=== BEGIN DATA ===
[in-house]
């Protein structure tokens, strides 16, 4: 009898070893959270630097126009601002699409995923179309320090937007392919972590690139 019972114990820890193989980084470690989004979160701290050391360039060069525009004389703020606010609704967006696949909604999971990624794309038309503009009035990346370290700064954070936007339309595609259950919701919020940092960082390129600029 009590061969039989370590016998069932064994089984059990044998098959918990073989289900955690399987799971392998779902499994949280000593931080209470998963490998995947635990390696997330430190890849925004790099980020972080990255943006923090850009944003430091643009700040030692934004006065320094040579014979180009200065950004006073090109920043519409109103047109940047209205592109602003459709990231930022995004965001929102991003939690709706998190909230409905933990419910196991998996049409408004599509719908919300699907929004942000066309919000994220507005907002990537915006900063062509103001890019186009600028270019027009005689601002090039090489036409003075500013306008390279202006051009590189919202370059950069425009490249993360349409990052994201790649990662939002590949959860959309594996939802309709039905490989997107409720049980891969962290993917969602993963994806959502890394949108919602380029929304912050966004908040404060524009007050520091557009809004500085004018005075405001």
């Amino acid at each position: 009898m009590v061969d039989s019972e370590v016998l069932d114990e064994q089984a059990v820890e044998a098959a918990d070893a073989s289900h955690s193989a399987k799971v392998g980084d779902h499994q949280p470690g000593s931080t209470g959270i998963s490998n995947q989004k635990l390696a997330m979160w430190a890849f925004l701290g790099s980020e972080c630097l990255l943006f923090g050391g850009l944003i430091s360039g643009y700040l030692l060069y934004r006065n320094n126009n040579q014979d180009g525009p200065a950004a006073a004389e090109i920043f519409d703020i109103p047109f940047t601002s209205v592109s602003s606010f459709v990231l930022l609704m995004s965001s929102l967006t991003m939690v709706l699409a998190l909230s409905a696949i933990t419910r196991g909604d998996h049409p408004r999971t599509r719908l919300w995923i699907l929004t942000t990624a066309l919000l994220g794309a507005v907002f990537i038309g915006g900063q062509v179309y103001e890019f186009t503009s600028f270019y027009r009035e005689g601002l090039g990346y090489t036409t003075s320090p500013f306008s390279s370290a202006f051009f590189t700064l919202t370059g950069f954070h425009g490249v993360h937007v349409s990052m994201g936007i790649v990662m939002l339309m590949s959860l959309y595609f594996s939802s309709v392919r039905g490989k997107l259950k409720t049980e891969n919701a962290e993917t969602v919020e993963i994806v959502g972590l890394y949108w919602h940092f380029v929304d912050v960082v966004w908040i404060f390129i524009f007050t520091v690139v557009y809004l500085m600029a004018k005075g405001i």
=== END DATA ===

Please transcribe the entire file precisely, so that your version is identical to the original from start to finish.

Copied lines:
[in-house]
């Protein structure tokens, strides 16, 4: 009898070893959270630097126009601002699409995923179309320090937007392919972590690139 019972114990820890193989980084470690989004979160701290050391360039060069525009004389703020606010609704967006696949909604999971990624794309038309503009009035990346370290700064954070936007339309595609259950919701919020940092960082390129600029 009590061969039989370590016998069932064994089984059990044998098959918990073989289900955690399987799971392998779902499994949280000593931080209470998963490998995947635990390696997330430190890849925004790099980020972080990255943006923090850009944003430091643009700040030692934004006065320094040579014979180009200065950004006073090109920043519409109103047109940047209205592109602003459709990231930022995004965001929102991003939690709706998190909230409905933990419910196991998996049409408004599509719908919300699907929004942000066309919000994220507005907002990537915006900063062509103001890019186009600028270019027009005689601002090039090489036409003075500013306008390279202006051009590189919202370059950069425009490249993360349409990052994201790649990662939002590949959860959309594996939802309709039905490989997107409720049980891969962290993917969602993963994806959502890394949108919602380029929304912050966004908040404060524009007050520091557009809004500085004018005075405001």
């Amino acid at each position: 009898m009590v061969d039989s019972e370590v016998l069932d114990e064994q089984a059990v820890e044998a098959a918990d070893a073989s289900h955690s193989a399987k799971v392998g980084d779902h499994q949280p470690g000593s931080t209470g959270i998963s490998n995947q989004k635990l390696a997330m979160w430190a890849f925004l701290g790099s980020e972080c630097l990255l943006f923090g050391g850009l944003i430091s360039g643009y700040l030692l060069y934004r006065n320094n126009n040579q014979d180009g525009p200065a950004a006073a004389e090109i920043f519409d703020i109103p047109f940047t601002s209205v592109s602003s606010f459709v990231l930022l609704m995004s965001s929102l967006t991003m939690v709706l699409a998190l909230s409905a696949i933990t419910r196991g909604d998996h049409p408004r999971t599509r719908l919300w995923i699907l929004t942000t990624a066309l919000l994220g794309a507005v907002f990537i038309g915006g900063q062509v179309y103001e890019f186009t503009s600028f270019y027009r009035e005689g601002l090039g990346y090489t036409t003075s320090p500013f306008s390279s370290a202006f051009f590189t700064l919202t370059g950069f954070h425009g490249v993360h937007v349409s990052m994201g936007i790649v990662m939002l339309m590949s959860l959309y595609f594996s939802s309709v392919r039905g490989k997107l259950k409720t049980e891969n919701a962290e993917t969602v919020e993963i994806v959502g972590l890394y949108w919602h940092f380029v929304d912050v960082v966004w908040i404060f390129i524009f007050t520091v690139v557009y809004l500085m600029a004018k005075g405001i």